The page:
- 26 Sep 2016 - 29 Sep 2016
On 28 September, industry leaders will offer insight on opportunities for new end-use applications resulting from the rapid emergence of innovative dual-use technologies in the defence, security, and sensing markets. Wim Bastiaanssen, Professor of Global Water Accounting, will give plenary talks. The conference will be a showcase for multi-disciplinary research and should provide an excellent opportunity for individuals and organisations to explore new opportunities to collaborate with new partners from other fields of activity. The event will be co-located with the 23rd SPIE Symposium on Remote Sensing, which further enhances opportunities to collaborate with new partners and/or individuals from related fields of activity.
Earth Observations for Improving Water and Food Security
Prof. Wim Bastiaanssen will give a plenary talk on Earth Observations for Improving Water and Food Security.
Insecurity is considered a risk that needs to be averted. Security not only relates to income, health and protection, but also to food production and its water footprint. At various fronts we are increasing our intelligence, but in agricultural water management there is still a long way to go. Our knowledge regarding crop types, cropped areas - both for rainfed and irrigated crops - crop yield (i.e. productivity per unit of land) and the amount of water consumed in order to acquire a certain amount of food, feed, fiber and timber (i.e. productivity per unit of water) is not acceptable. While the United Nations set some major directions in producing two times more food by 2050 to feed the growing world and increase water productivity by 50%, implementation on the ground will not occur without local and global intelligence from earth observations.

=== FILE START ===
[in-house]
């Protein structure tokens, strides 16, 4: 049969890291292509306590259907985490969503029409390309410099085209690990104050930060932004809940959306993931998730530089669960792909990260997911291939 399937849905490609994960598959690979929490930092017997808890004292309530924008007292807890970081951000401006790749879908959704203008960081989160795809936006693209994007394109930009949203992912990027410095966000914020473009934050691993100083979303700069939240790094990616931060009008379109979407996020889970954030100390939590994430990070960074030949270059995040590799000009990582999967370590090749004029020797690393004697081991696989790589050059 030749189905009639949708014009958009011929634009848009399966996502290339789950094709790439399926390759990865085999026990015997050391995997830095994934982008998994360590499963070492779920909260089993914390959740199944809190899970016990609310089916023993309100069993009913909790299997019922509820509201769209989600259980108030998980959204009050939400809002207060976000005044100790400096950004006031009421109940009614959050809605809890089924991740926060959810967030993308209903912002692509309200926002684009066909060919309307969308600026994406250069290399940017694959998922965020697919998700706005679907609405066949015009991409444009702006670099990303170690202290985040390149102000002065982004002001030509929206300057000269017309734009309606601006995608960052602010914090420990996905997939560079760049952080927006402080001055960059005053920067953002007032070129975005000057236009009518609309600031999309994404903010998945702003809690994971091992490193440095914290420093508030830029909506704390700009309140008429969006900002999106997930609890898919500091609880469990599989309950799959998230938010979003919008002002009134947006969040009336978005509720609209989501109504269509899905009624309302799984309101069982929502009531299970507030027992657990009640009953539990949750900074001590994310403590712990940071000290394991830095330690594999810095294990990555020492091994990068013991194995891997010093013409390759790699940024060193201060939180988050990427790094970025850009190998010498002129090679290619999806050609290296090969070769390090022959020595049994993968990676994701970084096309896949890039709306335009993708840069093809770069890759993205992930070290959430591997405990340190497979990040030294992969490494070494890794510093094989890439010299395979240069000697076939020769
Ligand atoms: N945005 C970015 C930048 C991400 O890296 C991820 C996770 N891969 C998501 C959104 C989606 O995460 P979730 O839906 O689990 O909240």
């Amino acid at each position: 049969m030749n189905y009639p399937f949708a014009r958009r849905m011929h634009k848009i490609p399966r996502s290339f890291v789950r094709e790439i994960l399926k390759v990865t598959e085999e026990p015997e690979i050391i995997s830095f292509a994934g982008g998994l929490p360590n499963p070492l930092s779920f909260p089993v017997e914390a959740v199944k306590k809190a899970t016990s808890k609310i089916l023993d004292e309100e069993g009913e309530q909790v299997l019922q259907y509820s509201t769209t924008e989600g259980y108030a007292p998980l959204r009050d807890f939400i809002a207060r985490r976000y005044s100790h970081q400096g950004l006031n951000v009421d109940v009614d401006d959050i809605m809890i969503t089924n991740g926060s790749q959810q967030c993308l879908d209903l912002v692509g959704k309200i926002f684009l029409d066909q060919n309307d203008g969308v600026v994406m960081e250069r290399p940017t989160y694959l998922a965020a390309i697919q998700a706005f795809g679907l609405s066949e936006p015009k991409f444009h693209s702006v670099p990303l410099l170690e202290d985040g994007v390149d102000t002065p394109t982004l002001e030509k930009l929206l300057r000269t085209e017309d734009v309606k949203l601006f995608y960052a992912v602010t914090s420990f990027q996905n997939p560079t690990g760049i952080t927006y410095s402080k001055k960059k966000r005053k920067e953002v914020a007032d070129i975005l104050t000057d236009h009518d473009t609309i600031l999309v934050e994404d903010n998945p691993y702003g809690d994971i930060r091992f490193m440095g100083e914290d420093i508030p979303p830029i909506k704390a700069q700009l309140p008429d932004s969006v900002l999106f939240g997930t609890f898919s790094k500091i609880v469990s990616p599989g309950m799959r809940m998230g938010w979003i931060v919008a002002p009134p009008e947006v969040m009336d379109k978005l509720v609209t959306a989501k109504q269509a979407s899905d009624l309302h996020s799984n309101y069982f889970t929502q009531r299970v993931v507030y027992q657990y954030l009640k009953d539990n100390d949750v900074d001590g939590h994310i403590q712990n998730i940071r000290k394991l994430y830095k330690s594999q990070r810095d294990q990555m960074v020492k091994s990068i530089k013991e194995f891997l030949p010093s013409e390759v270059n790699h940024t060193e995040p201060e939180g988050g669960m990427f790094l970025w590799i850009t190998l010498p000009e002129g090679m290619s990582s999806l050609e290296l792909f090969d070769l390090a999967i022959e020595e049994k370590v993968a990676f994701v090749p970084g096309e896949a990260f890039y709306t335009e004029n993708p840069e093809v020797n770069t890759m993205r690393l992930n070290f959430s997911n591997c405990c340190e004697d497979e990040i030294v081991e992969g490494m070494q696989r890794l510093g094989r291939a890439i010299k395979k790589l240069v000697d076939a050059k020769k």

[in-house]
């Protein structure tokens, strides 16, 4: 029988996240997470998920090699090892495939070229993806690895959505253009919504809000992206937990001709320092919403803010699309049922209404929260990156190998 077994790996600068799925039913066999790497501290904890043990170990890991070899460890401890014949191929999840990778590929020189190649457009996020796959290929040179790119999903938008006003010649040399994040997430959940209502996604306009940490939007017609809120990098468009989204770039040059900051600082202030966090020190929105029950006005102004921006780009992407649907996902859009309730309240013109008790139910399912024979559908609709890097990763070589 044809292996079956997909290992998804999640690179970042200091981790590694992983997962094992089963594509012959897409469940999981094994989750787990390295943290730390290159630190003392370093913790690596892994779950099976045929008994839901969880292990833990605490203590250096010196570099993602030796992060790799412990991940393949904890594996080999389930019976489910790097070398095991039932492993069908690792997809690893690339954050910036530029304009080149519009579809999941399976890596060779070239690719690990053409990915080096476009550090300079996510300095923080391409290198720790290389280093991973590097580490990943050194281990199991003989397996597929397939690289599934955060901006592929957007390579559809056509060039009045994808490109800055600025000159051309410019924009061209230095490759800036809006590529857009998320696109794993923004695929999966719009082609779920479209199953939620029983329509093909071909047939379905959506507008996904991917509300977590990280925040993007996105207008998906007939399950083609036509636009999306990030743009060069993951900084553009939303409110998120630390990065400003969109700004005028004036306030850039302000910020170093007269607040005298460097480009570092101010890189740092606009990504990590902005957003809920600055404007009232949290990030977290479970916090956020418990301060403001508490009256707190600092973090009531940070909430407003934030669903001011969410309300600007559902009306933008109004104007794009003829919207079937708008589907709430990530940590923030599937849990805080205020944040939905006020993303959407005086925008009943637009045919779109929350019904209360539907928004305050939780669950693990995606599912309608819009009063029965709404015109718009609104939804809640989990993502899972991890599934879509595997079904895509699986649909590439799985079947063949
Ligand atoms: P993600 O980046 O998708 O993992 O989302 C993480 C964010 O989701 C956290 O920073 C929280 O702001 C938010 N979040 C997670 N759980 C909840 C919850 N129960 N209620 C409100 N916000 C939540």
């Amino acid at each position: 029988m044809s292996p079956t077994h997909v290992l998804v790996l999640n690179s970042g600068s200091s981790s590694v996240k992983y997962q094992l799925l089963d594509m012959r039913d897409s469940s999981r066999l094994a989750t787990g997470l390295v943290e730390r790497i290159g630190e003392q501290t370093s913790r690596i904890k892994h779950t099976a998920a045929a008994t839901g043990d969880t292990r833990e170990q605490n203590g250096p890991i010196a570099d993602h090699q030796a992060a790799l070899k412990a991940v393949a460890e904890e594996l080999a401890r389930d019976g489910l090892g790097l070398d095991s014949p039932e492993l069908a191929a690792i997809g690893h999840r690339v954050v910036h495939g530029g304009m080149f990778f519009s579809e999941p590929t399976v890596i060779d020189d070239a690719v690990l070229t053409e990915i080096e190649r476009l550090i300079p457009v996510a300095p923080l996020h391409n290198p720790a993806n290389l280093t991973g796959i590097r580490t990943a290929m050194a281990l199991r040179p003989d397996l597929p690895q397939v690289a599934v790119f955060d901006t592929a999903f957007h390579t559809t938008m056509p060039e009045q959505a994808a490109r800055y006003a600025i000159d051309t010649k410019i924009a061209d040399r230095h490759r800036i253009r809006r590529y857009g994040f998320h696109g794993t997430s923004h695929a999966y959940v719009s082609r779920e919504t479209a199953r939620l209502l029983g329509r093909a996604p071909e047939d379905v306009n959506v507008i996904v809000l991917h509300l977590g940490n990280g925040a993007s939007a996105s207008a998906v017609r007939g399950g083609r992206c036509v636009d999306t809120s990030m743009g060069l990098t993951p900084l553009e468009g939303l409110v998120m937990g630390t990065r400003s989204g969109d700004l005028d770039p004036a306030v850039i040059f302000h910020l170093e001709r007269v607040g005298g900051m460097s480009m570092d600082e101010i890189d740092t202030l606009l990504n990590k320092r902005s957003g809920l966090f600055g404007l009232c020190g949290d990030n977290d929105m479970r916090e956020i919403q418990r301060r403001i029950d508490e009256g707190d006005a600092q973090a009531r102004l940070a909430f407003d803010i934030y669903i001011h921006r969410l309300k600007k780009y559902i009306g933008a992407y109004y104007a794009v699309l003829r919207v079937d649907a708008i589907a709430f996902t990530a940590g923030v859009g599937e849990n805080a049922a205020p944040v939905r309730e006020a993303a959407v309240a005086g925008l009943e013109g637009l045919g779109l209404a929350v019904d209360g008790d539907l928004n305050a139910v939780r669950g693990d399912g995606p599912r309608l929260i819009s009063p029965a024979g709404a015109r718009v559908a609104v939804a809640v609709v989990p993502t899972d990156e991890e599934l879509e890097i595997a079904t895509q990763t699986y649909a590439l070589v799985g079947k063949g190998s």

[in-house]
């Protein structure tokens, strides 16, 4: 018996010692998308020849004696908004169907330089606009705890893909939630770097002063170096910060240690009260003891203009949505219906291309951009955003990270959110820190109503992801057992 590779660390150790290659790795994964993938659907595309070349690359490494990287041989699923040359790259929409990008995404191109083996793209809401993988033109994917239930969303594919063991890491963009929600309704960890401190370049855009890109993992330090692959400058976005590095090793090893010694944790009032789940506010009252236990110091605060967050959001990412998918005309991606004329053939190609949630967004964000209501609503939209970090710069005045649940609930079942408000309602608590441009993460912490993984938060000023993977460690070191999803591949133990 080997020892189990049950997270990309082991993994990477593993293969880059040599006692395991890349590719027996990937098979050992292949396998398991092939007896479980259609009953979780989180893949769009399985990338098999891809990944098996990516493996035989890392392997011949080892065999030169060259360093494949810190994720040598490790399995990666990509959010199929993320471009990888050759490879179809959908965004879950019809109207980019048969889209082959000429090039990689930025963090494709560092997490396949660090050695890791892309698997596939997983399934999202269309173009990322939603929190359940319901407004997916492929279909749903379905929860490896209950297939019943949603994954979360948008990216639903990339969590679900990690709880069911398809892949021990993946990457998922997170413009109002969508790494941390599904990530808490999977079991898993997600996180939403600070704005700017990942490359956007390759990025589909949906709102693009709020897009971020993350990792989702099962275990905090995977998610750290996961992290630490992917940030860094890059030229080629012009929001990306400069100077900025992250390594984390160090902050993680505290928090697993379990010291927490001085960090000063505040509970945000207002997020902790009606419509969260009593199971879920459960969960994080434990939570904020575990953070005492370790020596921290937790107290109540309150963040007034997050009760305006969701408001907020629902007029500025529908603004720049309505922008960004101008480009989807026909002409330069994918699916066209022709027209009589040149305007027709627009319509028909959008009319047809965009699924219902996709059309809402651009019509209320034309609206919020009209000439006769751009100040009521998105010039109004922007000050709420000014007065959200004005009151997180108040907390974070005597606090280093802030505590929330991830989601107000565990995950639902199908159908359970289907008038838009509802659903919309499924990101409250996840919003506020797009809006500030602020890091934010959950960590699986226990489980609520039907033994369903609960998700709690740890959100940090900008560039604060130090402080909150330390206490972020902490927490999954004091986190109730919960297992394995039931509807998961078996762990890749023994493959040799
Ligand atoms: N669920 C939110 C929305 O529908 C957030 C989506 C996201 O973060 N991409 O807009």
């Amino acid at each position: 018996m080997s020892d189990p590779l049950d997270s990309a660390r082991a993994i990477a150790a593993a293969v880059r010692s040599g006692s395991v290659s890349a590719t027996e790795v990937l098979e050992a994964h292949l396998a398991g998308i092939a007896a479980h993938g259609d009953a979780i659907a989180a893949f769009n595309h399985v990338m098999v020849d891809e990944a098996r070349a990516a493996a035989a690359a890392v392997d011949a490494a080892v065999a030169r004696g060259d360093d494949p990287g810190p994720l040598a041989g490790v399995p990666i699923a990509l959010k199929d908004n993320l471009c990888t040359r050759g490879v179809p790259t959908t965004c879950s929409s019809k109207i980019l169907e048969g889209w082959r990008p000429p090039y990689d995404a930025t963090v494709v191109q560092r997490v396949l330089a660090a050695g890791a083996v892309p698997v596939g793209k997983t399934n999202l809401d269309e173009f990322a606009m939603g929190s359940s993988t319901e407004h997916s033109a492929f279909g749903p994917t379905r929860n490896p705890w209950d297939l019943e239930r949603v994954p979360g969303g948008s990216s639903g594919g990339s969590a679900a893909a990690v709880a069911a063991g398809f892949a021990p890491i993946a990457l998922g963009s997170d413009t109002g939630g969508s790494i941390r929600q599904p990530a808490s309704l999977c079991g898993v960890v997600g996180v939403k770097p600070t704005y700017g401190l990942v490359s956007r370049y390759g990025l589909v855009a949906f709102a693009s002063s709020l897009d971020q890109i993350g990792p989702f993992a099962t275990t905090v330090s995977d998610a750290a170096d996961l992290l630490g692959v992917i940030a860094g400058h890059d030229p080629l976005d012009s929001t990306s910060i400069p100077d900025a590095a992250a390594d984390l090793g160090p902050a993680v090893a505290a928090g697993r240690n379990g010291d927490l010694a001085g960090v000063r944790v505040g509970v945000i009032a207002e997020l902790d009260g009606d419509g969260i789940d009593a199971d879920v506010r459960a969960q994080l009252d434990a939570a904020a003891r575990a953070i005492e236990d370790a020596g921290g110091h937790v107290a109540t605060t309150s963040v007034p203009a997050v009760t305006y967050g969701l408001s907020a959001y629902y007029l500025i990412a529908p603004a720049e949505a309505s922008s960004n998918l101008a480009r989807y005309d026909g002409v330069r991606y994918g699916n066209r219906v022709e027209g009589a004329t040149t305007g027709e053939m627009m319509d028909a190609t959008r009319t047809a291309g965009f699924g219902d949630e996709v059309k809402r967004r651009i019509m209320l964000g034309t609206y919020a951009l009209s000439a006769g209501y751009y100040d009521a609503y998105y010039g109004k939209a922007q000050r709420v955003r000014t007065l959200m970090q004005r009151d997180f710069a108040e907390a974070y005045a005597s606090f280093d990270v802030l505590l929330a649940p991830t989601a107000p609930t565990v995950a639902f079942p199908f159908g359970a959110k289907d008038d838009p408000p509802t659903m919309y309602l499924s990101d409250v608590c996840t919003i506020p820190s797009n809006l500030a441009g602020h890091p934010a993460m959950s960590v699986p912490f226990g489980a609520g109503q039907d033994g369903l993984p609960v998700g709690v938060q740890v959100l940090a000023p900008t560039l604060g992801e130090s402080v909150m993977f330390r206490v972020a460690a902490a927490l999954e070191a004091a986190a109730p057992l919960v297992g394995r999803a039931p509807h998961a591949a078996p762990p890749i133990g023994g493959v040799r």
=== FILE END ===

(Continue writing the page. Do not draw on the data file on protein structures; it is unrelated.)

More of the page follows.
Earth observations with spatial resolutions varying between 10 to 375 m are nowadays available to determine the photosynthesis and evapotranspiration of crops. Low resolution images such as VIIRS and ProbaV are excellent to measure the globe daily, and freely available Landsat and Sentinel images are needed for zooming in to particular fields. Several remote algorithms developed and tested by academia over the last 25 years will be presented. The gaps in land and water productivity needs to be closed, and this can be achieved only if we better measure local production and irrigation systems, and define their target values. Commercial farmers, farming communities, irrigation districts and extension services require technical assistance from earth observation to better do their job. Hence, the challenge is to convert progress in science to operational services. Clouds are the biggest enemy for water and food security related intelligence. It will be pleaded that robotic drones should get more governmental support and permits for operations. Without zooming into our crops, ecosystems and hydrological processes, food and water security may decrease during the next years. Not exactly what we have in mind in our modern society where sustainability and aiming to obtain lower footprints of natural resources is high on the political agenda